Defense Secretary Ashton Carter, in Afghanistan today to thank U.S. troops and to visit with senior Afghan officials, declared that the Taliban had failed in their year-end mission to take a provincial capital and reassured President Ashraf Ghani that the next administration would “remain committed” to Afghanistan.
Despite noting that the Taliban had missed their year-end goal, the Obama administration decided that the security situation there — with not only the Taliban but their al-Qaeda and Haqqani network allies as well as ISIS — has warranted retaining a troop level of 8,448 through 2017 instead of 5,500 as previously planned.
Carter also said in joint remarks with Ghani that the United States “will continue to maintain our financial commitment to the Afghanistan National Defense & Security Forces through 2020.”
“And with these American commitments made, NATO, in turn, committed to continuing the Resolute Support mission. And at the same time, the overall international community combined pledges to the ANDSF of approximately $5 billion per year through 2020,” Carter added. “These robust American commitments in authorities and forces and finances will ensure we not only continue supporting our Afghan partners, but also continue our counter-terrorism mission well into the future to ensure no terrorist group can seek safe haven such that it can threaten the stability of Afghanistan, of the U.S. homeland or of the coalition.”
Carter noted that “throughout history, Afghans have been known as fierce fighters,” and over the past 15 years “the world has come to admire the bravery and determination of the Afghanistan National Defense and Security Forces as they build a prosperous future for all Afghan people.”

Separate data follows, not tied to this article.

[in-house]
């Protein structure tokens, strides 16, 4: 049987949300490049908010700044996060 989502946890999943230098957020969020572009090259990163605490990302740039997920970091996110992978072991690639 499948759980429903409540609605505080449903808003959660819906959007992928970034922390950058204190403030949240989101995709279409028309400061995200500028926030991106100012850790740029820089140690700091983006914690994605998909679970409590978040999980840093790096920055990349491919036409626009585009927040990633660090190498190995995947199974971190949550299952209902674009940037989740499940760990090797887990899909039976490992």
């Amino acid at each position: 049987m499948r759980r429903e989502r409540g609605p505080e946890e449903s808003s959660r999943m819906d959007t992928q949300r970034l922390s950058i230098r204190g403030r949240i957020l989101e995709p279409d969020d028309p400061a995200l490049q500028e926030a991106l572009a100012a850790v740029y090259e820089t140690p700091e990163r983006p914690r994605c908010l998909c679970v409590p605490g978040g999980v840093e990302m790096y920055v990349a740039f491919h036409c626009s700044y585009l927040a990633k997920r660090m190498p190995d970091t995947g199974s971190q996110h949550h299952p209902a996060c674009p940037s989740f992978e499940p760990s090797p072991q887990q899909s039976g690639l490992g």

Ghani said he told Carter that “your confidence on a stable Afghanistan, your confidence on a secure Afghanistan, is one of the keys to the peace and stability and that has been very important for us.”
“The forces of the United States of America have stood alongside by us shoulder to shoulder, have provided us with the assistance and have stood alongside by us at our side during your tenure of the international force of mission completed. So we would like to thank all the American forces who, in our soil, have sacrificed and have stood alongside by us,” the Afghan leader added. “We would like to thank them and we would like to ask you to please thank them, particularly I would like to request you for the families of those soldiers who have sacrificed their lives for the freedom of us and for the safety of you, who have sacrificed their lives, I’d like to finally ask you to thank those families, because the nation of Afghanistan is a nation that recognizes and acknowledges the support and assistance.”
“We have always been able to differentiate between our friends and between our foes. You have been one continuous friend of Afghanistan and we are proud of it.”
At a press conference with Gen. John Nicholson, commander of coalition forces in Afghanistan, Carter said Ghani told him that the troop and financial commitments “both physically and in morale terms strengthened the Afghan government and the Afghan security forces.”
“For the Americans, we always remember what brought us here in the first place, which is our need to make sure that this is never again a place from which terrorist attacks arise against the United States and we have an opportunity here to maintain a counterterrorism platform in a part of the world where that’s very important,” he added.
Carter said the Trump transition team has not asked yet to speak with Gen. Nicholson about the Resolute Support mission.
“Our policy of having an enduring counterterrorism effort alongside of our Afghan partners is, in my view, very sound and something we need to continue,” Nicholson told reporters. “If you look at this past year in terms of our counterterrorism effort, we have focused on al-Qaeda and Islamic State in particular with great success and we wish to continue that. So I think the fundamental logic is very sound.”
Nicholson said al-Qaeda and its branch al-Qaeda in the Indian Subcontinent, both operating within Afghanistan, “have the intent and the capability to conduct attacks outside of Afghanistan,” including in the United States.
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